• 1971: US oil production peaks
  • 1973: OPEC embargoes oil to US and Netherlands
  • Price of oil rises from $3/barrel to $12/barrel in six months
  • Between 1970-1980 consumer prices double
any means necessary
“Any means necessary”
  • The Carter Doctrine: the US will defend access to Persian Gulf oil using any means necessary
  • Oil is lifeblood of US economy
  • 70 percent of weight of US army = fuel

North Sea and Alaskan oil decline

  • North Sea oil peaks in mid-1980s
  • Alaskan oil peaks in 1988
  • $10 billion needed to rehabilitate North Slope
  • 300 million gallons of toxic sludge in North Sea
new oil an heroic effort
New oil: an heroic effort
  • Over 2,000 icebergs
  • 15,000 ton rig sank in 1982
  • New rig built with 400,000 tons of concrete and 69,000 tons of steel
  • Submerged with 400,000 tons of iron
  • Total production = 0.5 billion barrels


declining discoveries of new oil
Declining discoveries of new oil
  • Since 1960, the size of new oil finds has declined
  • Since 1980, the rate of discovery of new oil finds has declined
  • Last year, one new barrel of oil found for every 6 consumed, despite industry spend of $238 billion on oil exploration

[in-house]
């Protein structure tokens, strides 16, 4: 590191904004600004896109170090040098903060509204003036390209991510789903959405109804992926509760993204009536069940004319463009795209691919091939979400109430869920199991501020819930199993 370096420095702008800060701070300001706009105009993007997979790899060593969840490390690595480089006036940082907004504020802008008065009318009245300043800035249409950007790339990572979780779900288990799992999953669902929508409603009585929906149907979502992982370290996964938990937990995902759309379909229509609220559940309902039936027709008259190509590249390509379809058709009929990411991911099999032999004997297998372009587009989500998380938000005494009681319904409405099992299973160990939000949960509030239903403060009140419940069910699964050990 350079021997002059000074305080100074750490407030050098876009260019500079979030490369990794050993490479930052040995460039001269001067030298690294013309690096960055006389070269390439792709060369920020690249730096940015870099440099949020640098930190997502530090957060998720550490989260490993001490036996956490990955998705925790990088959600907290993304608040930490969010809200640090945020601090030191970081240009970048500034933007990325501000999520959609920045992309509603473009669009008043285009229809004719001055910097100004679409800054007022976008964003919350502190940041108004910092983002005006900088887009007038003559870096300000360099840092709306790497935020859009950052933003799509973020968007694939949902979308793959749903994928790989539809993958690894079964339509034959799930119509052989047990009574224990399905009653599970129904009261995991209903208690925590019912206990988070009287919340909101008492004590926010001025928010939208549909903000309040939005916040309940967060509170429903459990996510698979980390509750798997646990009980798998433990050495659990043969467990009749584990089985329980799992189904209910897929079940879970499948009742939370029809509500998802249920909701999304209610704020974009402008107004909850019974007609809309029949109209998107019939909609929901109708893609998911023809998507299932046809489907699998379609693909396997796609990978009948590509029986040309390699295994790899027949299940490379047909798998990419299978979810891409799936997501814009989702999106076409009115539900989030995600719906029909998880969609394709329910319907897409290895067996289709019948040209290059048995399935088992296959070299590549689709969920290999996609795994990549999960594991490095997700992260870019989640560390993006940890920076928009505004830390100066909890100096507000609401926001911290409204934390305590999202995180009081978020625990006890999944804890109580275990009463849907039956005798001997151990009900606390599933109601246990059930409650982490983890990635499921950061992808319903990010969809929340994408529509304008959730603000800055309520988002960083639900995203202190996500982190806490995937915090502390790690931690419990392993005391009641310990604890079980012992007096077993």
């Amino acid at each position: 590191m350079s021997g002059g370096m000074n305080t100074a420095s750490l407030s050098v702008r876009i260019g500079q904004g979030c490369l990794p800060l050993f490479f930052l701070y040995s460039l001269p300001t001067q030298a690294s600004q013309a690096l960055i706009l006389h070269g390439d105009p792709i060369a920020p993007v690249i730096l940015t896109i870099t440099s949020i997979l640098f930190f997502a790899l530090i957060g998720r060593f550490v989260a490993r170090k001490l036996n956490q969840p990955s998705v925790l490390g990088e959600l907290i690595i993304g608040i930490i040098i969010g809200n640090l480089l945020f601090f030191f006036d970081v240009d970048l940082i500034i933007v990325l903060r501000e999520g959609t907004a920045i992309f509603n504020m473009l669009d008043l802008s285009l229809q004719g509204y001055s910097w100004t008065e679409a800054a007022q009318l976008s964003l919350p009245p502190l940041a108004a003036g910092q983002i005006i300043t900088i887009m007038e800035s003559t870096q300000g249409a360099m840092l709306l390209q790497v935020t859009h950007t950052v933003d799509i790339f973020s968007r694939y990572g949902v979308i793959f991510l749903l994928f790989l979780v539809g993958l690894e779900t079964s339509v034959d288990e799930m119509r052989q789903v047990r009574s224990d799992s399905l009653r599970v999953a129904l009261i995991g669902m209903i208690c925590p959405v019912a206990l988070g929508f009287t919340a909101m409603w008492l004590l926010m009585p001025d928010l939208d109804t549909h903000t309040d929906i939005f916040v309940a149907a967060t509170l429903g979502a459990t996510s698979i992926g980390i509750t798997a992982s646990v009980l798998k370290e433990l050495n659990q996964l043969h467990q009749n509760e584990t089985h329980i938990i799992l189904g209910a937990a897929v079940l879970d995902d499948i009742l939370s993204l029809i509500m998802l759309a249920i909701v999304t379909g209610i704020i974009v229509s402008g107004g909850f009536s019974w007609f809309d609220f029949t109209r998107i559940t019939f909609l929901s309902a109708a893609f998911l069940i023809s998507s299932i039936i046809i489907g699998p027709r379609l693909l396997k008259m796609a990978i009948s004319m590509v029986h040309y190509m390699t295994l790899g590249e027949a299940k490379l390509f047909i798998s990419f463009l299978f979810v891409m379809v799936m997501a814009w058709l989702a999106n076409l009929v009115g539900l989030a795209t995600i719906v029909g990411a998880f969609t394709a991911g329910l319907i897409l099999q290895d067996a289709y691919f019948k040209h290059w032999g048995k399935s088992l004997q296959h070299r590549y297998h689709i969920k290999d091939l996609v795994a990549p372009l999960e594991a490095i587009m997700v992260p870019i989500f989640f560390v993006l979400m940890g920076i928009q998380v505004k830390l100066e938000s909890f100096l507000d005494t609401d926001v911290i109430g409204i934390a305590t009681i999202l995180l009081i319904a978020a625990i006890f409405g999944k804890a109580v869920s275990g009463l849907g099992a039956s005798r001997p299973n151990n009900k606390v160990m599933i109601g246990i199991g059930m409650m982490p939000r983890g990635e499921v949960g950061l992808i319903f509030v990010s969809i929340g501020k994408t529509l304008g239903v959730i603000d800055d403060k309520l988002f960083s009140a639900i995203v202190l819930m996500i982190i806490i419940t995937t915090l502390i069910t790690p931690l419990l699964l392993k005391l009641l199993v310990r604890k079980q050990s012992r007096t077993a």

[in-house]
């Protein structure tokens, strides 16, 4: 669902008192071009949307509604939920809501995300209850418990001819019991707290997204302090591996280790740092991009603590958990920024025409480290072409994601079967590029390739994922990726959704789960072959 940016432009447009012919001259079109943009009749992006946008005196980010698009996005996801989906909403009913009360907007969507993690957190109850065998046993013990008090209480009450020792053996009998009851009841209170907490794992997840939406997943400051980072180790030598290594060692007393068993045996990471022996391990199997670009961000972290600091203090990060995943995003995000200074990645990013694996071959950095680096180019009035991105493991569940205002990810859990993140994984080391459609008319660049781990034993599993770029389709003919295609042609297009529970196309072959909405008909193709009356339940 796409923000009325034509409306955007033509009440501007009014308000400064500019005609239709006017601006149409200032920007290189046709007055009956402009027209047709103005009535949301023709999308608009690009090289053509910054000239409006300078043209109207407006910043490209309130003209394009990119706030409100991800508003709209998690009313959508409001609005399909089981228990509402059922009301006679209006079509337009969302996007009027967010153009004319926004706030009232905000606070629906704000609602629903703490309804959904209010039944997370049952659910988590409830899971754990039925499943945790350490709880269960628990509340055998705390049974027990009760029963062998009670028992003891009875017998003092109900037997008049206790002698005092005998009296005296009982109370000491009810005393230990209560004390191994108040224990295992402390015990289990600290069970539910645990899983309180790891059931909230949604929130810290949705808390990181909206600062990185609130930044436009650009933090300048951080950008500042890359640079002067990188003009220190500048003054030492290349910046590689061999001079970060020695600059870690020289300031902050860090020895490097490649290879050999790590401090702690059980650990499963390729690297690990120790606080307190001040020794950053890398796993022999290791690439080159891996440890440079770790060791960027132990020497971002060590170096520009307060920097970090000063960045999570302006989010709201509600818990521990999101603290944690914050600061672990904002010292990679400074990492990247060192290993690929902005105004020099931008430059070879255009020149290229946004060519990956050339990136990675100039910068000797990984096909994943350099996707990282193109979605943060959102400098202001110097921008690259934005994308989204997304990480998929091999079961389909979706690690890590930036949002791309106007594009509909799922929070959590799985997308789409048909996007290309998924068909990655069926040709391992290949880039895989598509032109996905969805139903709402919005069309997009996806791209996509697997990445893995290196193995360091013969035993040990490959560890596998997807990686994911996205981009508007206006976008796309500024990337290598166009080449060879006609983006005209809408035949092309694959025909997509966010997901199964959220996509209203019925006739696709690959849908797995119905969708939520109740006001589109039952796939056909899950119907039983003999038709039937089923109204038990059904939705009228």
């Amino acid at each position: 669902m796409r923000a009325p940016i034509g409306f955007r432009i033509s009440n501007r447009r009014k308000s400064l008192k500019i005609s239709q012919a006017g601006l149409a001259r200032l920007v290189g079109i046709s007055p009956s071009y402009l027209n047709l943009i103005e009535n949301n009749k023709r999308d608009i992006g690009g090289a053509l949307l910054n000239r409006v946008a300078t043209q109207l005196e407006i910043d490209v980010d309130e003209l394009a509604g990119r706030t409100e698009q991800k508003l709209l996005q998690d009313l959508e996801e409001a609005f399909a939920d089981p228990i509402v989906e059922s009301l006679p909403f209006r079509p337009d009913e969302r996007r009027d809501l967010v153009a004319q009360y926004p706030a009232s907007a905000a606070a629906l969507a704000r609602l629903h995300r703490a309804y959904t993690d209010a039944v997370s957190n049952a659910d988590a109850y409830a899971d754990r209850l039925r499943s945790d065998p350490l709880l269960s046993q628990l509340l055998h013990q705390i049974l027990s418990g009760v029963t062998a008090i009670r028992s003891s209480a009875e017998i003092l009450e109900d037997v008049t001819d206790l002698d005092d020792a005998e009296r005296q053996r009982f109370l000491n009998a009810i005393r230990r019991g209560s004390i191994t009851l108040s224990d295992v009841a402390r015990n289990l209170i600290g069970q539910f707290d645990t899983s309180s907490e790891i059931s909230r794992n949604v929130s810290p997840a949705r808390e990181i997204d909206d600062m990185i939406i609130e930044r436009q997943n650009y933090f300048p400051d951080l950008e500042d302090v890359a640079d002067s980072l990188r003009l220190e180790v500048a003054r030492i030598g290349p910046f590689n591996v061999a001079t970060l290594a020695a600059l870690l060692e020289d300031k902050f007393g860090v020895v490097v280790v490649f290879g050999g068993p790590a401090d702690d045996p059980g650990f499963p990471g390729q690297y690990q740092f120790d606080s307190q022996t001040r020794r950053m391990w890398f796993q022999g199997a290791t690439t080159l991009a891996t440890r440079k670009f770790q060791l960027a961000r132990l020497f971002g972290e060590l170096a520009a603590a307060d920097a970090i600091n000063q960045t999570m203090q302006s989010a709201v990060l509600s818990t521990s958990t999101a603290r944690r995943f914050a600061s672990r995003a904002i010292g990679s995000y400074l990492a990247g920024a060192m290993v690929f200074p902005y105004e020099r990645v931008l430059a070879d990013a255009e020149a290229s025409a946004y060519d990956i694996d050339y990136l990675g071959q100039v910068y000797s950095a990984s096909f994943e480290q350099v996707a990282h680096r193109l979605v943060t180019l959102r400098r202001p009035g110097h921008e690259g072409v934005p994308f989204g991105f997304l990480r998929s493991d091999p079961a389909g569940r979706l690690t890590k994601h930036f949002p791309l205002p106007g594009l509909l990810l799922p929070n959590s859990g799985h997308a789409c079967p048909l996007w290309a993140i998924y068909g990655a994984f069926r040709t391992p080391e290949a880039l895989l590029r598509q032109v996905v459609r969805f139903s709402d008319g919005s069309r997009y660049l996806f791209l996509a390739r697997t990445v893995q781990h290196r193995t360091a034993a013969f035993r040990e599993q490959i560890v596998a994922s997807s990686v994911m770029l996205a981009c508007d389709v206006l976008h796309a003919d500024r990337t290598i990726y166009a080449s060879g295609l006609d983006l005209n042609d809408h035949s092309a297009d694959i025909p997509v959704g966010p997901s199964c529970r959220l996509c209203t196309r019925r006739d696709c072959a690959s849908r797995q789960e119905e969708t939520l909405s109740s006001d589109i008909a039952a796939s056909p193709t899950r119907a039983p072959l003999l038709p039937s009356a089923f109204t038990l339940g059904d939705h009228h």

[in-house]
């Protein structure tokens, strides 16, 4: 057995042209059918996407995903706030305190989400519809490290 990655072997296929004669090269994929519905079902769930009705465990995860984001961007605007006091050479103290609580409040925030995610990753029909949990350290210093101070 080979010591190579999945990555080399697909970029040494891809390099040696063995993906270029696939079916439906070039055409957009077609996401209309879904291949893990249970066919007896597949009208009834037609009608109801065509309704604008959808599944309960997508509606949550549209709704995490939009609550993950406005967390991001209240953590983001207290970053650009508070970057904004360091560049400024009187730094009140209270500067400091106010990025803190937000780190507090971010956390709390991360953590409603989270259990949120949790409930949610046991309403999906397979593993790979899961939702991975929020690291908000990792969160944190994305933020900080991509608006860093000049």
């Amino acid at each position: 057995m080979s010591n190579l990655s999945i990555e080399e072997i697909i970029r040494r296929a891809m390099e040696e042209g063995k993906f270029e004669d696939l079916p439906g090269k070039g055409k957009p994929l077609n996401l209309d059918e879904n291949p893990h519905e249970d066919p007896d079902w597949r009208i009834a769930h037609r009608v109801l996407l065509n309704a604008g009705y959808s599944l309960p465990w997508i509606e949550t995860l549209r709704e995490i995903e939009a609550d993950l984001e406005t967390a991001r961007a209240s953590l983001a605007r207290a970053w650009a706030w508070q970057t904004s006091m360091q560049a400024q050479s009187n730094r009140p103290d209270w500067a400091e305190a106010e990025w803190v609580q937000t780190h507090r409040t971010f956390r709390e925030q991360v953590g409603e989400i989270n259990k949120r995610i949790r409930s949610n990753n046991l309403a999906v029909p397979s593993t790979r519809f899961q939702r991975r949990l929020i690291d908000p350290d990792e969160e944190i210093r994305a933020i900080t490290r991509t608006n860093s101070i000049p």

• Flow of oil from known oilfields declines 3 to 5 percent a year
fuelling petro demand
Fuelling petro-demand
  • Increasing oil demand in China and India is “crucial to the long-term growth of oil markets,” according to the DOE
  • World Bank spends 15 times more on fossil fuel projects than renewable energy
  • World Trade Organization accepted China’s membership contingent on slashing tariffs on car imports
Bicycles banned in Shanghai
  • 40,000 new miles of highway planned in India
  • Developing countries led by China and India expected to consume 90 percent as much oil as industrialized countries by 2020
asian brown cloud
Asian Brown Cloud

A 2-mile thick cloud of toxic pollution permanently hanging above Asia

dutch disease the curse of crude
“Dutch Disease”: The curse of crude
  • Oil production in Algeria, Angola, Congo, Ecuador, Gabon, Iran, Iraq, Kuwait, Libya, Peru, Qatar, and Trinidad Tobago coincided with a decline in the standard of living
  • Per capita income in Saudi Arabia dropped from $28,000 in 1981 to ~$10,000 in 2004